Nicole Agyei-Odame on bringing her lived experiences to role on the Board of Governors
Staff member Nicole Agyei-Odame shares her experience of serving on McMaster's Board of Governors (Photo by Georgia Kirkos/McMaster University).
In March 2023, Nicole Agyei-Odame, undergraduate recruitment & academic advisor (international), was voted to the Board of Governors.
Nearly a year on, we caught up with Nicole to talk about her time on the Board, what it means to her, and why she encourages others to apply.
Why did you want to be on the Board?
Every few months I aspire to try something new that reignites my imposter syndrome. Most times it’s out of curiosity to better understand what is happening in spaces that differ from my everyday role or interests. In this case, it was exploring the role of becoming a board member at McMaster University to learn more about internal and external affairs.
I was also inspired by my previous colleague Liz Way, who served on the board in the past and spoke highly of her experience with learning about how important university decisions are made and making strong networking connections.
Now that I have been elected, I have achieved another instance of overcoming the pleasantly uncomfortable feeling of imposter syndrome and am reminded of the importance of my voice and presence in these spaces.
What is your role on the Board of Governors?
I have been elected as a Non-Teaching Staff board member for a three-year term (2023 – 2026). The role requires attending meetings to discuss various decisions to be made for the university, listen to, and provide feedback on various projects, policies, tasks and reports taken on by different sectors.
As these decisions impact students, staff faculty, academics, university reputation, research, and so on, it is important to have a diverse group provide perspectives on the topics.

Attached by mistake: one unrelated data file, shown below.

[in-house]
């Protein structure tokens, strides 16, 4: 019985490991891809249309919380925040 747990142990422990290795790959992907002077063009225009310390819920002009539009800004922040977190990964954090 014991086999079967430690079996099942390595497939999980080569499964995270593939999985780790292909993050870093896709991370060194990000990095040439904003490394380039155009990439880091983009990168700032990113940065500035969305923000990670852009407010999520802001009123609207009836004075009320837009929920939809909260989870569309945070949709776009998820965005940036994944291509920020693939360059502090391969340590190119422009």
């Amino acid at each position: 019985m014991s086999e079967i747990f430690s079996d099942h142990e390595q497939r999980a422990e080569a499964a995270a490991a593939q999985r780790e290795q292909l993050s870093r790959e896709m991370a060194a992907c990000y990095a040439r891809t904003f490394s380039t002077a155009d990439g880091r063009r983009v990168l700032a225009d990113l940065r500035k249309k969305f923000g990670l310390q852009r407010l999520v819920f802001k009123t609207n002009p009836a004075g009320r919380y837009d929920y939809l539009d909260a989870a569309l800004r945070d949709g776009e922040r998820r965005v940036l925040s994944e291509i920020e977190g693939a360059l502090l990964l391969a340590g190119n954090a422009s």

The board is made up of appointed and elected internal and external members who can provide insight into decisions based on their professional, scholarly, and/or lived experiences.
What can you share about the work you have done on the Board so far?
There are 5 meetings for the 2023–2024 year. As my term has just begun, I have attended two official meetings to date. Every meeting is a collection of different ongoing reports and projects – some of which are confidential. However, open session materials can be found on the University Secretariat website.
Per the open session materials, previous topics discussed included the 2023 Equity and Inclusion Annual report, the status of the university’s financial state, and the use of generative artificial intelligence and its place at the university.
What’s in store for the rest of your term on the Board?
I hope to have more opportunities to provide my perspective on topics I am passionate about. This includes our international student population and their relationships to cultural, academic, and professional resources on campus.
Through my capacity as an academic advisor, I look forward to speaking to decisions that may affect all students – especially in the Social Sciences – with learning, research opportunities, and future goals.
From an equity perspective, I look forward to working with members of the board to continue creating a more inclusive and vibrant campus while using my lived experiences as a young, Black, woman staff member to contribute to change.
Finally, I hope my experience will encourage future applicants to overcome hesitancy and take up space in rooms where important discussions and decisions are influenced and made.